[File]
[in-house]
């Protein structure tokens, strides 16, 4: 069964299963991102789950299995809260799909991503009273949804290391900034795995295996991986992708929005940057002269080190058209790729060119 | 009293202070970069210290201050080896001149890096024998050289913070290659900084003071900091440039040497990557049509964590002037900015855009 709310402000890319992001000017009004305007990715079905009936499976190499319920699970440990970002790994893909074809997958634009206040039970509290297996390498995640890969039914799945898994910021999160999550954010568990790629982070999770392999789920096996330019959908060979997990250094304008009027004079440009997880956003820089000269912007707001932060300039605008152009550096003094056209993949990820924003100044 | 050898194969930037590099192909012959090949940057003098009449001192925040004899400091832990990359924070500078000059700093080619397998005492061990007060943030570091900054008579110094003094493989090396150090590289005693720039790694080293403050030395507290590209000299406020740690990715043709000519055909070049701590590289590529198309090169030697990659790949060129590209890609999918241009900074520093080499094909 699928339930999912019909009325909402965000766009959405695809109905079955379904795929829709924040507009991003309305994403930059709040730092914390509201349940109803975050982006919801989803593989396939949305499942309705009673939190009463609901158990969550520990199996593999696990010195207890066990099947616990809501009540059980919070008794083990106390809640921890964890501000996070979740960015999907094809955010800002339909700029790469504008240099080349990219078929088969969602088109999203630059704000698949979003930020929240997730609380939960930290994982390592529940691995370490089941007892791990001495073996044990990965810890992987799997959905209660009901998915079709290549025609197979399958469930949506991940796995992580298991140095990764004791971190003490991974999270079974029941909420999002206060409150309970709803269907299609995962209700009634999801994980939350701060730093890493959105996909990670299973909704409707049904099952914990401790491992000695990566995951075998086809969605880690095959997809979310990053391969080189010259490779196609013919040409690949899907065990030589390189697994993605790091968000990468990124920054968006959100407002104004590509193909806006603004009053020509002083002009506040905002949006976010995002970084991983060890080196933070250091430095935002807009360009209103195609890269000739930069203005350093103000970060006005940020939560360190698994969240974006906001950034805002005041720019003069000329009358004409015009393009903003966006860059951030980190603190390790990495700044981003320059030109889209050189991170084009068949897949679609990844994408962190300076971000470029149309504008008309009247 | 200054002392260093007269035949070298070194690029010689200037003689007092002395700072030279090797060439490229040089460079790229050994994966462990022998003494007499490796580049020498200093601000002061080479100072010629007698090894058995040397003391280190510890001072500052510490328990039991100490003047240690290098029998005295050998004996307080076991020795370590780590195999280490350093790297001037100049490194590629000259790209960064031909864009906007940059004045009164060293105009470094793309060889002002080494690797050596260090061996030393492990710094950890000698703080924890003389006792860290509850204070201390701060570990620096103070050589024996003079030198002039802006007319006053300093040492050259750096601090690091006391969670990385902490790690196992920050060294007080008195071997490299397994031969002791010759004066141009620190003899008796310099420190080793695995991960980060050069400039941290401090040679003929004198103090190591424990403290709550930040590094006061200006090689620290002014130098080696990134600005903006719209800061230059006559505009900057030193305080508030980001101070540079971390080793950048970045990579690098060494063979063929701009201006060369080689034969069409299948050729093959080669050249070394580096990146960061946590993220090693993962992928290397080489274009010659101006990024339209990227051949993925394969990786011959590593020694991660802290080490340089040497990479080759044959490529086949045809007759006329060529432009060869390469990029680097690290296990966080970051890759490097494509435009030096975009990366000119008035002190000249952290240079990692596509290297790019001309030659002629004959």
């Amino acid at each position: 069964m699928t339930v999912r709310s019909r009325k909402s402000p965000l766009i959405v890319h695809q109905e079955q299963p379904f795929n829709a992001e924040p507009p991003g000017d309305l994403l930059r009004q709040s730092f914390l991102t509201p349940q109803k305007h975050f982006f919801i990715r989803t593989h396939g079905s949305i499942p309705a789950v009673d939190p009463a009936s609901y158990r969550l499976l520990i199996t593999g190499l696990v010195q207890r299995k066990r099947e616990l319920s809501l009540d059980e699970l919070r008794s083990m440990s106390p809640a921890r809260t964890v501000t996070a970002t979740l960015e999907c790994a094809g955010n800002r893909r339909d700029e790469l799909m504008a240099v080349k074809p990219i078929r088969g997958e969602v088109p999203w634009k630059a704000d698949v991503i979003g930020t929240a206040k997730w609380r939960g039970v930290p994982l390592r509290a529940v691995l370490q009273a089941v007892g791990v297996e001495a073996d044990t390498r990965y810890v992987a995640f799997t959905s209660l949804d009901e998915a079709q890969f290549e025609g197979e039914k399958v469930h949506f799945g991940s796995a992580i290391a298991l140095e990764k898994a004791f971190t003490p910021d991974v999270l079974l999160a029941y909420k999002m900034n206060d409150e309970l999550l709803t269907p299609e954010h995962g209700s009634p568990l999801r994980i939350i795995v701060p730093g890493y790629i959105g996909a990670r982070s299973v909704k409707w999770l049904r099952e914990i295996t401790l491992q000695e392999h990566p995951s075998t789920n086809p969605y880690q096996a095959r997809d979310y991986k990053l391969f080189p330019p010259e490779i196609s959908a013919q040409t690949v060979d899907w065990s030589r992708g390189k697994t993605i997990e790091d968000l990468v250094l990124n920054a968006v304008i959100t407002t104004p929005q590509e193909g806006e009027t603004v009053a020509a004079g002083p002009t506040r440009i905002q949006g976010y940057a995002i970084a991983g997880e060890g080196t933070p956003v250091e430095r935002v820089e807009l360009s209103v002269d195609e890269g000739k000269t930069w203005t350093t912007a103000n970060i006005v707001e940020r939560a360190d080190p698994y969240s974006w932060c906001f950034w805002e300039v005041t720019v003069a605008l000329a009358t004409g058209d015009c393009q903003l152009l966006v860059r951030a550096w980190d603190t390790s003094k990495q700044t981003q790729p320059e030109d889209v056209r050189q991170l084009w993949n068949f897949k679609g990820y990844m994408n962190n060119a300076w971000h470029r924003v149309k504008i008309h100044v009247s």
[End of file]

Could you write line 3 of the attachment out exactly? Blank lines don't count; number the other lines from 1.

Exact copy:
């Amino acid at each position: 069964m699928t339930v999912r709310s019909r009325k909402s402000p965000l766009i959405v890319h695809q109905e079955q299963p379904f795929n829709a992001e924040p507009p991003g000017d309305l994403l930059r009004q709040s730092f914390l991102t509201p349940q109803k305007h975050f982006f919801i990715r989803t593989h396939g079905s949305i499942p309705a789950v009673d939190p009463a009936s609901y158990r969550l499976l520990i199996t593999g190499l696990v010195q207890r299995k066990r099947e616990l319920s809501l009540d059980e699970l919070r008794s083990m440990s106390p809640a921890r809260t964890v501000t996070a970002t979740l960015e999907c790994a094809g955010n800002r893909r339909d700029e790469l799909m504008a240099v080349k074809p990219i078929r088969g997958e969602v088109p999203w634009k630059a704000d698949v991503i979003g930020t929240a206040k997730w609380r939960g039970v930290p994982l390592r509290a529940v691995l370490q009273a089941v007892g791990v297996e001495a073996d044990t390498r990965y810890v992987a995640f799997t959905s209660l949804d009901e998915a079709q890969f290549e025609g197979e039914k399958v469930h949506f799945g991940s796995a992580i290391a298991l140095e990764k898994a004791f971190t003490p910021d991974v999270l079974l999160a029941y909420k999002m900034n206060d409150e309970l999550l709803t269907p299609e954010h995962g209700s009634p568990l999801r994980i939350i795995v701060p730093g890493y790629i959105g996909a990670r982070s299973v909704k409707w999770l049904r099952e914990i295996t401790l491992q000695e392999h990566p995951s075998t789920n086809p969605y880690q096996a095959r997809d979310y991986k990053l391969f080189p330019p010259e490779i196609s959908a013919q040409t690949v060979d899907w065990s030589r992708g390189k697994t993605i997990e790091d968000l990468v250094l990124n920054a968006v304008i959100t407002t104004p929005q590509e193909g806006e009027t603004v009053a020509a004079g002083p002009t506040r440009i905002q949006g976010y940057a995002i970084a991983g997880e060890g080196t933070p956003v250091e430095r935002v820089e807009l360009s209103v002269d195609e890269g000739k000269t930069w203005t350093t912007a103000n970060i006005v707001e940020r939560a360190d080190p698994y969240s974006w932060c906001f950034w805002e300039v005041t720019v003069a605008l000329a009358t004409g058209d015009c393009q903003l152009l966006v860059r951030a550096w980190d603190t390790s003094k990495q700044t981003q790729p320059e030109d889209v056209r050189q991170l084009w993949n068949f897949k679609g990820y990844m994408n962190n060119a300076w971000h470029r924003v149309k504008i008309h100044v009247s």